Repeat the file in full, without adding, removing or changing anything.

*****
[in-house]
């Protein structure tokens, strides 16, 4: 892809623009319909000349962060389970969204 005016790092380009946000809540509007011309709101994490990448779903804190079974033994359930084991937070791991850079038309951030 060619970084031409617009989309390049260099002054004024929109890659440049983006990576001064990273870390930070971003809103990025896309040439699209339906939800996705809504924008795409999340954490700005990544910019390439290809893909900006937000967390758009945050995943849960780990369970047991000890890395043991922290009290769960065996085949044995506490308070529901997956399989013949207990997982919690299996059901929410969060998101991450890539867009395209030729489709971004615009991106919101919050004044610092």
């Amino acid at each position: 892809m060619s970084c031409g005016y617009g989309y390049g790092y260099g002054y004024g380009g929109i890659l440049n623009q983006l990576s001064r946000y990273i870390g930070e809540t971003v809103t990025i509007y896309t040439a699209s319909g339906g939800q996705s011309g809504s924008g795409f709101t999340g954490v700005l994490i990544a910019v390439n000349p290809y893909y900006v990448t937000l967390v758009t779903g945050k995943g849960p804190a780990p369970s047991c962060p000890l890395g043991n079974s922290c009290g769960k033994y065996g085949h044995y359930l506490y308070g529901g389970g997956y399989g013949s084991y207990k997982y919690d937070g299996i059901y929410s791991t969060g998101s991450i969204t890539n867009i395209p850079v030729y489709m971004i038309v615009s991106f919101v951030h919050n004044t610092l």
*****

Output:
[in-house]
């Protein structure tokens, strides 16, 4: 892809623009319909000349962060389970969204 005016790092380009946000809540509007011309709101994490990448779903804190079974033994359930084991937070791991850079038309951030 060619970084031409617009989309390049260099002054004024929109890659440049983006990576001064990273870390930070971003809103990025896309040439699209339906939800996705809504924008795409999340954490700005990544910019390439290809893909900006937000967390758009945050995943849960780990369970047991000890890395043991922290009290769960065996085949044995506490308070529901997956399989013949207990997982919690299996059901929410969060998101991450890539867009395209030729489709971004615009991106919101919050004044610092």
């Amino acid at each position: 892809m060619s970084c031409g005016y617009g989309y390049g790092y260099g002054y004024g380009g929109i890659l440049n623009q983006l990576s001064r946000y990273i870390g930070e809540t971003v809103t990025i509007y896309t040439a699209s319909g339906g939800q996705s011309g809504s924008g795409f709101t999340g954490v700005l994490i990544a910019v390439n000349p290809y893909y900006v990448t937000l967390v758009t779903g945050k995943g849960p804190a780990p369970s047991c962060p000890l890395g043991n079974s922290c009290g769960k033994y065996g085949h044995y359930l506490y308070g529901g389970g997956y399989g013949s084991y207990k997982y919690d937070g299996i059901y929410s791991t969060g998101s991450i969204t890539n867009i395209p850079v030729y489709m971004i038309v615009s991106f919101v951030h919050n004044t610092l």